Ladas are notorious for catching on fire. Watch the video below. That’s not a little fire, that’s a Lada fire! 🙂

Yes comparing it to a Lada is probably a stretch, although Buffet’s investment, while interesting is no guarantee.
“Chinese car and battery manufacturer BYD has reported a fall in profits for the first six months of 2012 of a 94 per cent. It blames the decline in Chinese car sales domestically and internationally for the fall. BYD, 10 per cent of which is owned by American investor Warren Buffet, expects overall losses for the year will be around 75-95 per cent.”
Well, they are trying to bring the Byd to an international market, I just think they are kidding themselves as the quality of their cars are very low. They could improve, and they could be a player, I just think it is unlikely we will be seeing anything extraordinary or memorable from Byd, except maybe in the bus department.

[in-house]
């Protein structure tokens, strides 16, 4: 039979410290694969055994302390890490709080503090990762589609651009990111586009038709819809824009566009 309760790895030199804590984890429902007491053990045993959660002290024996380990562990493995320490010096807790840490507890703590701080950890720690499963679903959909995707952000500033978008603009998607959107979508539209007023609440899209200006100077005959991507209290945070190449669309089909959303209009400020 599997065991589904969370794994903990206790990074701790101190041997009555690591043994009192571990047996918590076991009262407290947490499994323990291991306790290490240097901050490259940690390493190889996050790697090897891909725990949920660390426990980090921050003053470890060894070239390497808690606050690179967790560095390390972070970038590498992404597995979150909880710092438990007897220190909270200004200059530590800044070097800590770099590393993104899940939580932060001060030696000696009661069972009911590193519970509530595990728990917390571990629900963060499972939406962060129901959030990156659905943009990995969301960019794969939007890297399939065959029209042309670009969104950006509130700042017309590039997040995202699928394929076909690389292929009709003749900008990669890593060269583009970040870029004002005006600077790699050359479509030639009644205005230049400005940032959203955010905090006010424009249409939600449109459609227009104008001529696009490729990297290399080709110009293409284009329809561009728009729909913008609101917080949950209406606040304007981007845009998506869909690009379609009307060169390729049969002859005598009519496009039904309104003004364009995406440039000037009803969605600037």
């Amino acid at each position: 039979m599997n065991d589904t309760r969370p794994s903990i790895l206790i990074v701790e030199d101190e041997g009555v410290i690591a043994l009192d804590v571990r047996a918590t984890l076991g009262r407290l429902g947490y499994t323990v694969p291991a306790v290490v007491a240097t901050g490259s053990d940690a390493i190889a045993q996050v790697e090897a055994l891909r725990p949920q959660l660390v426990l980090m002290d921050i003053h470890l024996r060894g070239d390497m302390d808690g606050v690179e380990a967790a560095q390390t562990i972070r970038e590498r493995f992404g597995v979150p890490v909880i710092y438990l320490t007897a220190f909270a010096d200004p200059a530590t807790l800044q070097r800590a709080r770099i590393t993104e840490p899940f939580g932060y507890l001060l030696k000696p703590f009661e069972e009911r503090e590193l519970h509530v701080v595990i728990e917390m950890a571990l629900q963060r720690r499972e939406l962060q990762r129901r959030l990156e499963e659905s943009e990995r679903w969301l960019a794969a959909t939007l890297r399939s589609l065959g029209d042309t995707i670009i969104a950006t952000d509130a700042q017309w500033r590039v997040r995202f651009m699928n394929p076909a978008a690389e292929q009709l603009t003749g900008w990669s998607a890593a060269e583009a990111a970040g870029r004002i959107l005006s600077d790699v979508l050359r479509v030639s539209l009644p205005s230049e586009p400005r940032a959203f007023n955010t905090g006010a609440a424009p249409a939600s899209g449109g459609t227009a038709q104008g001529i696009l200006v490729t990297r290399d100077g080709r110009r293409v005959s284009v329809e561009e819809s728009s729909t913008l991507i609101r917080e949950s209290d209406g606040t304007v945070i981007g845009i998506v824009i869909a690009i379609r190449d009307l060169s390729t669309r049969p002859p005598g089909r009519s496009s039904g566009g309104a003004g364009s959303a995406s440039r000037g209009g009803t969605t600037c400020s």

If they can’t buy a Tesla, I guess they will have to settle for a Kandi for $3/hour.

It easier to deal with China than NJ, TX and AZ.

According to a poll, the Chinese have a lower view of electric cars than most other countries. I suspect that is because they have been riding lead-acid electric bikes for years and haven’t had to deal with ever-rising gas prices.

Teslas have no MSG!

That’s too bad, as MSG is considered to be a popular condiment in many Asian cultures…

MSG is a natural occurance substance.

First discovered in Japan from fermentation of the seaweed in flavoring.. You can make them from grains fermentation or chemical synthesis… The process of making soy sauce can have MSG but ocurring naturally.

The first way is natural.

To brush off “MSG” as a whole is naive or ignorant.

“So, if you buy a Model S in Beijing, then you’ve skirted around several issues tied to the typical EV in China and you’ve gained the right to actually drive your vehicle on the city’s congested streets.”

No you haven’t, since only domestically made EVs are eligible for subsidies/benefits.